Many questions are still hovering over last month's Tiananmen attack that killed five people in Beijing. Two major versions are proposed: the Chinese government is saying that it was an "organized and premeditated" action by an Uyghur armed separatist group, the East Turkestan Islamic Movement (ETIM). According to pro-government China Daily, Beijing authorities suggest that flags "related to religious extremism" were found inside the vehicle used in the alleged terrorist attack.
On the other hand, the president of the World Uyghur Congress ( WUC), Rebiya Kadeer, is insisting that the action can not be understood as a terrorist attack, but as an act of "protest" against policies that "are pushing the Uyghur people into desperation". Even more, Kadeer says: "I don't believe ETIM is existent [...]. China has used this so-called ETIM to justify its oppression of the Uyghur people since 9/11".
The US Government does think that ETIM exists and that, in fact, it is linked to Al Qaeda. But Washington also suggests that the Chinese Government has been "exaggerating" the connections between the two organizations in order to avoid criticism of Chinese actions in East Turkestan (Xinjiang Uyghur, Chinese official name), the Uyghur-majority territory that ETIM would like to be independent from China. Chinese policies in East Turkestan -which are always contested by the Uyghur national movement- are seeking to consolidate Chinese control over this territory, which is located more than 2,000 km from Beijing.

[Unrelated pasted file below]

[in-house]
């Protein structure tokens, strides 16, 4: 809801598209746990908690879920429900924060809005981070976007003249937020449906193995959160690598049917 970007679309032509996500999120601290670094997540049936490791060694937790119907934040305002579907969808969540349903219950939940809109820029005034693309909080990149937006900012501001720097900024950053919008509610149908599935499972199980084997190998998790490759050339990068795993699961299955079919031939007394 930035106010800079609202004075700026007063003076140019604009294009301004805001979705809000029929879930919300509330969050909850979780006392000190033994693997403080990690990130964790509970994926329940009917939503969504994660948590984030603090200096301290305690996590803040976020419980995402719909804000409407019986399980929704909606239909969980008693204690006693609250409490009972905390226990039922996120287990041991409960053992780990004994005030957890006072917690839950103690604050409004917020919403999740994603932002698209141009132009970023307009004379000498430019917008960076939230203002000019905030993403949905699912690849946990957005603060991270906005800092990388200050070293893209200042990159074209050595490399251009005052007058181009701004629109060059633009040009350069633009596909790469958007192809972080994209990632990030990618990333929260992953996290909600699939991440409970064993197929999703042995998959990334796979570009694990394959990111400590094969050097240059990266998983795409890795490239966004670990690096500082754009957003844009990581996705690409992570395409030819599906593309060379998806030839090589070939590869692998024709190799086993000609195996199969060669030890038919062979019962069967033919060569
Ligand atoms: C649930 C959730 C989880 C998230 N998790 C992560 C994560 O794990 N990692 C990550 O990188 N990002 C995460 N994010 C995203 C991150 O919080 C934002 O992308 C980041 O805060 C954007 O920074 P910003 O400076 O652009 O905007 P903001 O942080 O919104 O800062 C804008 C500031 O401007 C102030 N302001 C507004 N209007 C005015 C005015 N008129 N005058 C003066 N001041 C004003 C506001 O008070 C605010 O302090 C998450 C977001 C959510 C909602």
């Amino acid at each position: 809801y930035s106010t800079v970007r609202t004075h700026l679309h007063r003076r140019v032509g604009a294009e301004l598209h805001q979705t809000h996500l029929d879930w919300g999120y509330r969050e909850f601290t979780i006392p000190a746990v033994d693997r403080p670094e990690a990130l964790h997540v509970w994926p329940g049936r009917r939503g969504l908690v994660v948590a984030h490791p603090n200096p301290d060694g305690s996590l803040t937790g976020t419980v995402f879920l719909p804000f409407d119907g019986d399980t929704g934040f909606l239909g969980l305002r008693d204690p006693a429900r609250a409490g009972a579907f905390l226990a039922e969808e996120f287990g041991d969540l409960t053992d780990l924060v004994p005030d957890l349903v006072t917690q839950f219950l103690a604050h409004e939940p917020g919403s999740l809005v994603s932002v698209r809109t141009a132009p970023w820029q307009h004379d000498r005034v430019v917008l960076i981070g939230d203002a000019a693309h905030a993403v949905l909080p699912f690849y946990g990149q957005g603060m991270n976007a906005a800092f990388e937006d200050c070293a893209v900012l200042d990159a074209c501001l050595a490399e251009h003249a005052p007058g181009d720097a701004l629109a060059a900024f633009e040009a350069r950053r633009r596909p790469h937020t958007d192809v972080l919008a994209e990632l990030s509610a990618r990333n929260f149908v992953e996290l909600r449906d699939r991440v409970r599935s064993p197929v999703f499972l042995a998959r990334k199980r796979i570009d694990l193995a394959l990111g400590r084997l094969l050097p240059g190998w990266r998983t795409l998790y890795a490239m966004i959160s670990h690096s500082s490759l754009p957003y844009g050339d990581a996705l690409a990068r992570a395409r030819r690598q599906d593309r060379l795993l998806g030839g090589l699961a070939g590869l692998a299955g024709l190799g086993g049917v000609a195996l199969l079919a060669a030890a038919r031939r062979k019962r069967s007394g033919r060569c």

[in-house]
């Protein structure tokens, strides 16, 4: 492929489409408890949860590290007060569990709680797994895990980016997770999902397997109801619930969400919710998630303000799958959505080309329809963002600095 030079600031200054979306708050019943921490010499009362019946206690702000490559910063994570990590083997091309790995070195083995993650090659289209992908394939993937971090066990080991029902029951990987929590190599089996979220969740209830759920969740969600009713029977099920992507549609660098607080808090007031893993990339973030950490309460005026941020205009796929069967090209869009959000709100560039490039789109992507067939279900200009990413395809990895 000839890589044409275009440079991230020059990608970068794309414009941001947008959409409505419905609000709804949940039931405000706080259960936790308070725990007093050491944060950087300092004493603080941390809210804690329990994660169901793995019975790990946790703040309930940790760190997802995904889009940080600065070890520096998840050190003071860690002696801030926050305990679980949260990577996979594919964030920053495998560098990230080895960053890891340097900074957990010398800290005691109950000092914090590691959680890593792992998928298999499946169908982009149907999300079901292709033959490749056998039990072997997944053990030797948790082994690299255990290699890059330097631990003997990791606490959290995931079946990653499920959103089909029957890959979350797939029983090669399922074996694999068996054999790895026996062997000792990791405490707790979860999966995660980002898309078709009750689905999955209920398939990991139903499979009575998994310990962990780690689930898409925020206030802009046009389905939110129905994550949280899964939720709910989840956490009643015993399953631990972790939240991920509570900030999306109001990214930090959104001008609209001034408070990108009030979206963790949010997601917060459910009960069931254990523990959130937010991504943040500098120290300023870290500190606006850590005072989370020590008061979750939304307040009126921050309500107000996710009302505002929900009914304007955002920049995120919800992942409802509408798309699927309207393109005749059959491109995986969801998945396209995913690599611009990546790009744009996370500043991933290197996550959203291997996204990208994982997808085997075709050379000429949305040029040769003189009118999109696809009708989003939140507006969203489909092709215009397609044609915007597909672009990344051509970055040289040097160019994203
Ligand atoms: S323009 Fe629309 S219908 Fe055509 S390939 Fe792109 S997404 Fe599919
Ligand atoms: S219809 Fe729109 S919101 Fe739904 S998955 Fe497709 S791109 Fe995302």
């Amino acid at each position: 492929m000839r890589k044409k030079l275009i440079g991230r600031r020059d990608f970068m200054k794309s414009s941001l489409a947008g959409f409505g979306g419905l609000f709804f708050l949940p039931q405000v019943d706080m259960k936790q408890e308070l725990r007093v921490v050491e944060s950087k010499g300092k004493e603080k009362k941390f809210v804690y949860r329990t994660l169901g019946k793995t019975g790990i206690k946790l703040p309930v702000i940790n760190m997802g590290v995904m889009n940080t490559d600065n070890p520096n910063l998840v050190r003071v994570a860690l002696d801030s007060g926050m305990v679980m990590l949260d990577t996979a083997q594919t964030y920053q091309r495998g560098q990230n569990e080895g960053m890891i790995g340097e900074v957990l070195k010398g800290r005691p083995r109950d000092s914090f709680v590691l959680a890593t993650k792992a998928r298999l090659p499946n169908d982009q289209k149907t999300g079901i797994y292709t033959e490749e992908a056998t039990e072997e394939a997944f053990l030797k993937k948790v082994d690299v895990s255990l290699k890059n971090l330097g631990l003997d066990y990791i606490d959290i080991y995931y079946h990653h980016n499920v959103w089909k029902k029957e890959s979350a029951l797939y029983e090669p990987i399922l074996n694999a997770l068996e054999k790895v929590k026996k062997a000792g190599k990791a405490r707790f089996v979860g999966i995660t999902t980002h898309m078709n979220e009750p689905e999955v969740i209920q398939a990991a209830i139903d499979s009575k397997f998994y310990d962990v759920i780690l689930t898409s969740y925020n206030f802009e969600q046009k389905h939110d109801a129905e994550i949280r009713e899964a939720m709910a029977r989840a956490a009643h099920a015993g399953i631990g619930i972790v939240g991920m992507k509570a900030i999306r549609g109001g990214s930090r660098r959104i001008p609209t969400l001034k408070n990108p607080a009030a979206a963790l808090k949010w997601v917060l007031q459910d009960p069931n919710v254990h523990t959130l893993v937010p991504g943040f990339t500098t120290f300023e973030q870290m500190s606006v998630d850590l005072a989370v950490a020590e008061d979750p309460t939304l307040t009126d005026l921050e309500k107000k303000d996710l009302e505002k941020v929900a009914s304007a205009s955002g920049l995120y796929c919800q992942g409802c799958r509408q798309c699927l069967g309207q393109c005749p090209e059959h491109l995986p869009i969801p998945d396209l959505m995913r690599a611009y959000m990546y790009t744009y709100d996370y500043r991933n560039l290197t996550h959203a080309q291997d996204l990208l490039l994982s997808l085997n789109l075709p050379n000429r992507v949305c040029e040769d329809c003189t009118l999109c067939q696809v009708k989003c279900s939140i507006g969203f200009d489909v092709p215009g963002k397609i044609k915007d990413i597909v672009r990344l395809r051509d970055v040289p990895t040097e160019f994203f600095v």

Military chief dismissed
A few days after the attack on Tiananmen Square, it came to be known that Beijing had dismissed his East Turkestan military chief, Peng Yong, from his position as one of the local leaders of the Communist Party. Without further explanation than a single note in a local newspaper , most media understand that Peng is also set to be removed from his post in the army. This decision suggests that Beijing is serious about the Tiananmen incident.
Having been for centuries or even millenia concerned about the security of its borders -especially around its weakly inhabited northern and western areas-, China has been devoting a great deal of attention to the situation in East Turkestan since decades. In addition to the increased presence of the Chinese army in the territory, Beijing has also promoted the colonization of East Turkestan by ethnic Han Chinese. A few decades ago, Uyghurs were the overwhelming majority population in the area, but now they hardly reach 45%, while the Han Chinese are about 40% of the population. In East Turkestan capital city Urumqi, Han are 76% of the population, while the Uyghurs are only 13%.
Stability and control over this vast border territory ("Xinjiang" means "new frontier") is critical for Beijing from a geopolitical standpoint. Not only because East Turkestan holds oil and natural gas reserves (in the Tarim Basin), but also because it opens the door to physical access for China to the Central Asian steppes, and most particularly to the region's largest country, Kazakhstan. Increasingly eager for oil, China sees in Kazakhstan a neighbouring market from which ever larger amounts of oil can be purchased. In 2012, Kazakhstan accounted for approximately 4% of the total oil imported by China, with 240,000 barrels per day (about 10.4 million tonnes per year) . But Kazakhstan eyes a huge increase in its crude oil production in the coming years, a part of which will be directed towards China. Starting from the end of 2014, the Kazakhs expect to send some 20 million tons of crude oil per year to China through the Atyrau-Alashnankou pipeline, which crosses East Turkestan's north.